This article originally appeared in the December 2015 issue of Resource Recycling. Subscribe today for access to all print content.

Since the 1990s, curbside and drop-off recycling has grown substantially – nearly 90 percent of households now have access, according to recent surveys from Moore Recycling Associates, the American Forest and Paper Association and others.

Unfortunately, public space recycling has not kept pace. Recycling options are woefully insufficient in parks, malls, streetscapes and other civic and communal locations. Much of this is the result of limited infrastructure, mostly collection bins, for on-the-go recycling. A study from Keep America Beautiful in 2009 concluded only 12 percent of public spaces have recycling bins.

While recycling is one of the easiest environmental behaviors to adopt, insufficient access to recycling bins is still the primary barrier when it comes to public space recycling. To improve convenience – and ensure “correct” recycling – providing the correct bins is fundamental.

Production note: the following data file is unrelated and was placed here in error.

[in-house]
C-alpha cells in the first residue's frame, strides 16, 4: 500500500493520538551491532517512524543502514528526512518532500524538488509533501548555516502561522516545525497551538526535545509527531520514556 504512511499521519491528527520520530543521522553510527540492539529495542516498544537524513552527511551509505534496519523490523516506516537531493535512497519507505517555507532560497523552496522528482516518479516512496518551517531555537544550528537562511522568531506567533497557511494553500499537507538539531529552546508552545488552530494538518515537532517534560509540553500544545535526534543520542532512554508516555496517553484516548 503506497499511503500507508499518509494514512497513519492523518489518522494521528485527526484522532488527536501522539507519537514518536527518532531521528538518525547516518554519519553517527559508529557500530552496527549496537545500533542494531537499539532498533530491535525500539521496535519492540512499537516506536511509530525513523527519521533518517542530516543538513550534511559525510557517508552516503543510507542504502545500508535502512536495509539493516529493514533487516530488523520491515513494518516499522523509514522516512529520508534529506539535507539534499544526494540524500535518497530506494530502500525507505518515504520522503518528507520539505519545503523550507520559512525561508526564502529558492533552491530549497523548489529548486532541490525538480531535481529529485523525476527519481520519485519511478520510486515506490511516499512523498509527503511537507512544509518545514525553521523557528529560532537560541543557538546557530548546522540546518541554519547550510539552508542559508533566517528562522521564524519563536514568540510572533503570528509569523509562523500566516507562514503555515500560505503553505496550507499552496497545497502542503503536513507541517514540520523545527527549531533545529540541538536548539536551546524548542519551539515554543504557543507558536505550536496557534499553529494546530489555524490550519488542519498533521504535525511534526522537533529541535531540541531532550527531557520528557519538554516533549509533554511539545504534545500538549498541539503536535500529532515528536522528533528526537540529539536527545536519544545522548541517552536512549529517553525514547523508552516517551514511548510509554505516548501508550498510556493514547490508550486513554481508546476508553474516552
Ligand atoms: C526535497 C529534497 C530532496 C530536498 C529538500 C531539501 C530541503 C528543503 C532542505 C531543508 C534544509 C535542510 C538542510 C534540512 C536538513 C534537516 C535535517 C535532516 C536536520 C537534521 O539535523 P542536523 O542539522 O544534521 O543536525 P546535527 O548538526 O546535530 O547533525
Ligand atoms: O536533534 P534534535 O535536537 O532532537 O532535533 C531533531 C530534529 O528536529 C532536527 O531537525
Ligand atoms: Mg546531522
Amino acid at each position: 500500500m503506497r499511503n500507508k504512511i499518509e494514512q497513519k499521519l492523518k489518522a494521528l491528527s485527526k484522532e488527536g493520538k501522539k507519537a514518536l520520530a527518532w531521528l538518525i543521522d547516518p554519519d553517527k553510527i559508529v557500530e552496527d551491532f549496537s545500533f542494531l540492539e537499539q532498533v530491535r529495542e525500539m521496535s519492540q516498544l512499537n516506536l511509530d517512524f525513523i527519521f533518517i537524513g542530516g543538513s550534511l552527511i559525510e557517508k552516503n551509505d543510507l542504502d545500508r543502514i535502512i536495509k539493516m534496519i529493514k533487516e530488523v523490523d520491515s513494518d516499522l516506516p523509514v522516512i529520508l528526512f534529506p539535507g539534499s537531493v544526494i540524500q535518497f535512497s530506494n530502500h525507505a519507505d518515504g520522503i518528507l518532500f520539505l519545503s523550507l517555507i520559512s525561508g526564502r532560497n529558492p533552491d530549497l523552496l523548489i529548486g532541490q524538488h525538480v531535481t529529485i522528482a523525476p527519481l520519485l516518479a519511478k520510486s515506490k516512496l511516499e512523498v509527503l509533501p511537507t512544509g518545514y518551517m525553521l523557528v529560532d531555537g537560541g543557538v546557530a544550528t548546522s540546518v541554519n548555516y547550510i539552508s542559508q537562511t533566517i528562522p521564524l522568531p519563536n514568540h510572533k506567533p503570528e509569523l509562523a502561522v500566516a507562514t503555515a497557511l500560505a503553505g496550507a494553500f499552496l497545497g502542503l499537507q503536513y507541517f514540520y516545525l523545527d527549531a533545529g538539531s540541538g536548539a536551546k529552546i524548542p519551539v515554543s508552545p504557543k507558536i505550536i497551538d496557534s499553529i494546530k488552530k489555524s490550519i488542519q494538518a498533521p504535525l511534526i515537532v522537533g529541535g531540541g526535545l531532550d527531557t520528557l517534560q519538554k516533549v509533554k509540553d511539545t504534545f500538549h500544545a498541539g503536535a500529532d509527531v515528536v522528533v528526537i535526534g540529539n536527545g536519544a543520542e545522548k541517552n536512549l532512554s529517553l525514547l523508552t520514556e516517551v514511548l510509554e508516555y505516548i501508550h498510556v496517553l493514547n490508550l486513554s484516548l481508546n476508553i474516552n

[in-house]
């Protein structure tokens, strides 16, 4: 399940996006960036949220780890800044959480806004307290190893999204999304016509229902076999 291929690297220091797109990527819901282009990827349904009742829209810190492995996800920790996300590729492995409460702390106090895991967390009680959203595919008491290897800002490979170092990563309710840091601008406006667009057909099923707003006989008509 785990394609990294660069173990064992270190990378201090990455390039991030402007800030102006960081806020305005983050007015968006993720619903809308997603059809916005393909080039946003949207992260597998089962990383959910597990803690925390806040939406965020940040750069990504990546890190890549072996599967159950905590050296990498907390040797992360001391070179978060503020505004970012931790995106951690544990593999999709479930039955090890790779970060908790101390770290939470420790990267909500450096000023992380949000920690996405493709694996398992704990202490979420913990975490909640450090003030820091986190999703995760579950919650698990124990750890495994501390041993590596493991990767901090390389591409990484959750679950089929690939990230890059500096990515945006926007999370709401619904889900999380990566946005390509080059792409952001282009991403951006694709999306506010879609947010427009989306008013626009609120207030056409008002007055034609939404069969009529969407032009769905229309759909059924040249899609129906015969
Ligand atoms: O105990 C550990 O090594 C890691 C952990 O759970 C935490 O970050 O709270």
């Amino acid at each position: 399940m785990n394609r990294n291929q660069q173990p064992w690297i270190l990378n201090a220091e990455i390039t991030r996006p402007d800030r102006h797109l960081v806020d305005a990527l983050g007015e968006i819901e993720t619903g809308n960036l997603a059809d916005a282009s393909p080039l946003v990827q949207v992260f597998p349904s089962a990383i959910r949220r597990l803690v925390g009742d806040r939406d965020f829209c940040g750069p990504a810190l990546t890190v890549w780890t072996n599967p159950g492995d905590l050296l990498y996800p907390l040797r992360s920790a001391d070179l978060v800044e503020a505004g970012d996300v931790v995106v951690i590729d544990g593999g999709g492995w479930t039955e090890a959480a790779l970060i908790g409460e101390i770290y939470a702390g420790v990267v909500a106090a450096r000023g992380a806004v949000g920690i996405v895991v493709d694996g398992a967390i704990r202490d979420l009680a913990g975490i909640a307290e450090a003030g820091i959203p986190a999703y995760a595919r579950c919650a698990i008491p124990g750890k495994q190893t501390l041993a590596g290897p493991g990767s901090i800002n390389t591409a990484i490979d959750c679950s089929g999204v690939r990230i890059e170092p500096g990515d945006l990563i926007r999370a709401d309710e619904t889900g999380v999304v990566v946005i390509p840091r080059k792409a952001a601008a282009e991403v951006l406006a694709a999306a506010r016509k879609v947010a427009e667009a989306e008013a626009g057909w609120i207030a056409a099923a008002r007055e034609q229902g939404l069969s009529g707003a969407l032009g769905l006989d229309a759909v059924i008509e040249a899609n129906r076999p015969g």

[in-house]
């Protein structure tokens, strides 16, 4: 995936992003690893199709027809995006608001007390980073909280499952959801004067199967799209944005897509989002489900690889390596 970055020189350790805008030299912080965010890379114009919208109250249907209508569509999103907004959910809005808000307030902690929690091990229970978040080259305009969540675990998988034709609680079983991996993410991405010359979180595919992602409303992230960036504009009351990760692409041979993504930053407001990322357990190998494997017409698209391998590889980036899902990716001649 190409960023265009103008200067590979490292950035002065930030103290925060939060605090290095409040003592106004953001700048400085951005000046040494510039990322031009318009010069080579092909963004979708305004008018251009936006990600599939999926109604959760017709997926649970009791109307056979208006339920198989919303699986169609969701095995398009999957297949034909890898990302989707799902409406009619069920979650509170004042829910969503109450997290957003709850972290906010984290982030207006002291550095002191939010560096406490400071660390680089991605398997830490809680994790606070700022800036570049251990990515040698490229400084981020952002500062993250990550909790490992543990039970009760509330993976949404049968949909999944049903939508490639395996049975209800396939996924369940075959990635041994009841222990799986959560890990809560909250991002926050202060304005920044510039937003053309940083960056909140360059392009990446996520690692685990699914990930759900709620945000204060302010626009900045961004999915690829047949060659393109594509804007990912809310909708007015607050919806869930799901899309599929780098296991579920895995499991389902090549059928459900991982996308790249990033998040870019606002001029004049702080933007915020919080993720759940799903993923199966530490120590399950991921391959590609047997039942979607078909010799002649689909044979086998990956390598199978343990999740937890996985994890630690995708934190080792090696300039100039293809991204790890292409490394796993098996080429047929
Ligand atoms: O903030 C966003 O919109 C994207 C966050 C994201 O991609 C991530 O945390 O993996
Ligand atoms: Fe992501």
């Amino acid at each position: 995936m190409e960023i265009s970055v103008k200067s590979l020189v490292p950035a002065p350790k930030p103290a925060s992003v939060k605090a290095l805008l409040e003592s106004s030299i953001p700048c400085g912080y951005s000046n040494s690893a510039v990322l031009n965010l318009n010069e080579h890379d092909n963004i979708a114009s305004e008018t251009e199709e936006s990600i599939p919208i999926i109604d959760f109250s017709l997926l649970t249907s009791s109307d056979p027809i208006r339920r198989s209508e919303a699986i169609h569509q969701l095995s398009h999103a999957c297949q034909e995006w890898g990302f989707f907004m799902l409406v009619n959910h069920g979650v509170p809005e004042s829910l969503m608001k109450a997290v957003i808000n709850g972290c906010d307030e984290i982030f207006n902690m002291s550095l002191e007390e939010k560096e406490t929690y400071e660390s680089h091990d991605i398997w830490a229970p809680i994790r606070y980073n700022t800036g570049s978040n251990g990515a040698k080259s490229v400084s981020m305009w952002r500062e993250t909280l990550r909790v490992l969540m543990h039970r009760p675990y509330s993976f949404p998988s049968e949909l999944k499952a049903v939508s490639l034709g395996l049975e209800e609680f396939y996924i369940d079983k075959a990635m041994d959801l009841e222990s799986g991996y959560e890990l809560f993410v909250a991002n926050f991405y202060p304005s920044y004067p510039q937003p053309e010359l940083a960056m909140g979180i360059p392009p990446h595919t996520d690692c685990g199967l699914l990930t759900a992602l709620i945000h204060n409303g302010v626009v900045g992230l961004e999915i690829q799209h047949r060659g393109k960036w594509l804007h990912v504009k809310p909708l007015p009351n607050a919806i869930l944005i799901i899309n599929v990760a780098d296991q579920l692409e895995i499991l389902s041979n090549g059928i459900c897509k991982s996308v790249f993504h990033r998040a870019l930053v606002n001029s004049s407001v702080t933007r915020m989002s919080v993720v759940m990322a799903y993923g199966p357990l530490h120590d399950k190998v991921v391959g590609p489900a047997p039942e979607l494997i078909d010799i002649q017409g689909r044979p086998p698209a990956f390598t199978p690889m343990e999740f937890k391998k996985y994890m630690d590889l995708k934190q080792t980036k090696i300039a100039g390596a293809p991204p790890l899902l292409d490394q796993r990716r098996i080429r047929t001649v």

Not all bins, however, are created equal. Some bins are easily recognized as recycling receptacles, and others are presumed to be for trash only. And when it comes to labeling bins, the average person may be woefully confused about the terminology employed by experts. To better understand which features make a recycling bin recognizable to the public, George Washington University and Keep America Beautiful partnered to conduct an online survey, completed in 2014. The survey gathered data about how recycling bin shape, color and labeling can influence recycling behavior and participation.

Bin shape: corners vs. round

To rate recognition of bin shape as it relates to disposal method, photos of bins in the same color were shown to survey respondents. They were asked to select shapes they associated with “recycling,” “compost” and “trash” (see Figure 1).

In general, the results show that while there is more variety in bin shapes identified as recycling, there is also a greater chance of confusion. Specifically, the survey found: